Kitchen Lingo 101 by team member Dan Rib



In the front of the kitchen at Mani’s there is a special whiteboard. (And yes, I’m going to let everyone in on behind the scenes Mani’s info here…) This whiteboard is known as the ‘86’d board.’ Being that Mani’s is my first restaurant experience I had no idea what that meant. If this is old news to some, I urge you to read on and offer up your knowledge. For everyone else, let me enlighten you. (I’m a theatre student, so this conversation will be brought to you in theatrical playwright format)

Dan: Hey! Can I get some of that amazingly fresh and savory jalapeño cheese bread, Jose?
Jose: Jalapeño cheese is 86’d.
Dan: That’s cool, but can I get some?
Jose: No. It’s out.
Dan: Aahhh.

So, the term means that an item is temporarily out of stock. Good to know. But why 86’d? Where does that come from? Why not 0’d? Well, I looked it up and this is what I found:

The term 86’d goes back to the first American restaurant Delmonicos. It refers to the ribeye steak that was sold there. It was item 86 on their menu and was sold out one night, hence the term 86’d.

The reason is because of the old specs used to bury the average person——the hole is “6” feet deep, and is “8” feet long. Hence, being called “86d” was not a good thing…but a “gone” thing…

One explanation of the term is, that in olden days 86 portions where prepared, when the last item was sold the chef would yell “86 the prime rib”!

Chumley’s, a historic speakeasy located at 86 Bedford in New York City, is where this term has its origin. This speakeasy was owned by Leland Chumley and served as a legitimate printing office during prohibition times. It has two entrances: one on Bedford and another off the courtyard of the adjacent street. During prohibition, when the police were about to raid the speakeasy thru the courtyard, the bartender would yell “out 86”, referring to the 86 Bedford address. Patrons would exit thru the Bedford street door to avoid arrest.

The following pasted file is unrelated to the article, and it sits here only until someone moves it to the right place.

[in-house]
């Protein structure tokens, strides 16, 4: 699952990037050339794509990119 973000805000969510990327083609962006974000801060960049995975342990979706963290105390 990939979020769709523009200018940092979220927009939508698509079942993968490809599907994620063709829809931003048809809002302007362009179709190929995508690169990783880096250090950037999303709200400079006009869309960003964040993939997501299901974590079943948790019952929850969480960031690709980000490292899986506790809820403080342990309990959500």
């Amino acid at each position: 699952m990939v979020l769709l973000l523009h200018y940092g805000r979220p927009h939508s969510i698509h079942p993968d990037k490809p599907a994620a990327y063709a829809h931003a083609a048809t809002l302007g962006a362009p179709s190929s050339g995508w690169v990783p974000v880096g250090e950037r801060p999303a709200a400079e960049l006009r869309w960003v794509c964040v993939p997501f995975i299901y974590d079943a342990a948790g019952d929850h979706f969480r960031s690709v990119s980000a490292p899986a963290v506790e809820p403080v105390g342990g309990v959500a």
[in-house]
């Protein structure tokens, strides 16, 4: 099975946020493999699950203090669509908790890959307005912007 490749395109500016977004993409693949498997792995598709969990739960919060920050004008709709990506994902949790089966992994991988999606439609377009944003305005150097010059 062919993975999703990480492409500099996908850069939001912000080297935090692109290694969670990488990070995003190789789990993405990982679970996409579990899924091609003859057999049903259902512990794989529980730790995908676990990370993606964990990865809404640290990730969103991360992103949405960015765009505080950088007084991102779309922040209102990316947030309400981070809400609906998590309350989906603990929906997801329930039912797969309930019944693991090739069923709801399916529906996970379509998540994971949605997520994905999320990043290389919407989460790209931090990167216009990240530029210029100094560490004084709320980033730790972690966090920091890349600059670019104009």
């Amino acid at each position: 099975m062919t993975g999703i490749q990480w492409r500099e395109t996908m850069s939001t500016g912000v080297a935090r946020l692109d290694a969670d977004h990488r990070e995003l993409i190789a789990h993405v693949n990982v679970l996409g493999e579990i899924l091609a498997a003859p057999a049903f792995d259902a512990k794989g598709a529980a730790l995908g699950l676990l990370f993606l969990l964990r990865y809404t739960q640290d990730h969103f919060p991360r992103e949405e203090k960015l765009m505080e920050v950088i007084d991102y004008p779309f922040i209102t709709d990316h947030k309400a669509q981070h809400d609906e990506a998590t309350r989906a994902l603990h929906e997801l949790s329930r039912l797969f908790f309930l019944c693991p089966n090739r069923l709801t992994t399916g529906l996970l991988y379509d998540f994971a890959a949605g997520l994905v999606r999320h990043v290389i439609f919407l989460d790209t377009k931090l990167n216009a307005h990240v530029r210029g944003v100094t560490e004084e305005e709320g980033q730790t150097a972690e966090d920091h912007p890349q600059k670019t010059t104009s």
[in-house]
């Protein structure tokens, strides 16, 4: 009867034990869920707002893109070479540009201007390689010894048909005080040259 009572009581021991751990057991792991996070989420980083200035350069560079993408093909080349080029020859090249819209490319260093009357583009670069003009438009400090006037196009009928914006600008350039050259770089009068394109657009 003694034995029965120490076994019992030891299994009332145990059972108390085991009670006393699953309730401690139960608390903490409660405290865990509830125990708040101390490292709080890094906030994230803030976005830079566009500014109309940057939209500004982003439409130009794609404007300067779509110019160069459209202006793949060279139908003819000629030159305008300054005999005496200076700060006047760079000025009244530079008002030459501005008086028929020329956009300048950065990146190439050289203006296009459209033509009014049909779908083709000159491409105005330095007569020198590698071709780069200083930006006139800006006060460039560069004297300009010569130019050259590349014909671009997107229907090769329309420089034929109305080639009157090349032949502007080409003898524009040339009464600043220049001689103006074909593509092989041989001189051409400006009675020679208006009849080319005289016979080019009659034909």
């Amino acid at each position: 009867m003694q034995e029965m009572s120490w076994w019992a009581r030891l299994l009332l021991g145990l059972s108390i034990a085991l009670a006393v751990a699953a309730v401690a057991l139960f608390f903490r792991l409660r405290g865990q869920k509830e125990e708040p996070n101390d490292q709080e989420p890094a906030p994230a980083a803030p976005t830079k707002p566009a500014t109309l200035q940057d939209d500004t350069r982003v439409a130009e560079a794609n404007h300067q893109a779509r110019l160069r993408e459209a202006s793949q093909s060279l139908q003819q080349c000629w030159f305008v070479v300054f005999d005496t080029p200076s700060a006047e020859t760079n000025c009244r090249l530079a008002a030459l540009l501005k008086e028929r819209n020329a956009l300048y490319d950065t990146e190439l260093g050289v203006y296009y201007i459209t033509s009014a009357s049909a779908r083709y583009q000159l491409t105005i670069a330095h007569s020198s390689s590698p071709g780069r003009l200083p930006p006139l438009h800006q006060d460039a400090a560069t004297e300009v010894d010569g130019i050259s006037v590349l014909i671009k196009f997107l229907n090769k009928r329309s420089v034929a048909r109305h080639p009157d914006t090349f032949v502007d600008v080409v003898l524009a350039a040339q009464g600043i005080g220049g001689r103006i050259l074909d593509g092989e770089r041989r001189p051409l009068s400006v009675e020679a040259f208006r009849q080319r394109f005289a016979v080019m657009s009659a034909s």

So, there are a few of the many absolutely correct explanations. Anyone else know another for sure historic account of the term. Please let us know!


  1. Wow, Dan the research guy.  Thanks for the history.  Go Dan!

    Comment by Steph  on  1/18  at  3:19 pm


  2. I loved this history lesson.  Thanks for the info.

    Comment by Denise Wakeman  on  1/19  at  3:18 pm


  3. <center>Amazing. I have been working in restaurants for 5+ years and always used the phrase never wondering where it came from. Thanks Dan!

    Comment by Juan Ponciano  on  1/20  at  3:18 pm


  4. This is from The Word Detective at

    “What we do know is that “86” first appeared as “kitchen slang” meaning “out of that item” in the 1930’s, and fairly quickly came to mean “stop serving that customer” as well. Eventually, “86” spread to general usage, where it came to mean simply “dismiss” or “quash” (“The boss 86’ed my proposal for beer in the lunchroom”).

    The theory with the most logic behind it is that “86” began as rhyming slang code of the sort found in London’s Cockney underworld of the 19th century. As “trouble and strife” meant “wife” in rhyming slang, “86” may have stood for “nix”—“nix” meaning “nothing” or “to dismiss.” How “86” then ended up in U.S. restaurants is a bit of a puzzle, but I’m afraid it’s the best theory anyone has come up with so far.”

    Comment by Kristen (a word geek)  on  1/30  at  9:51 pm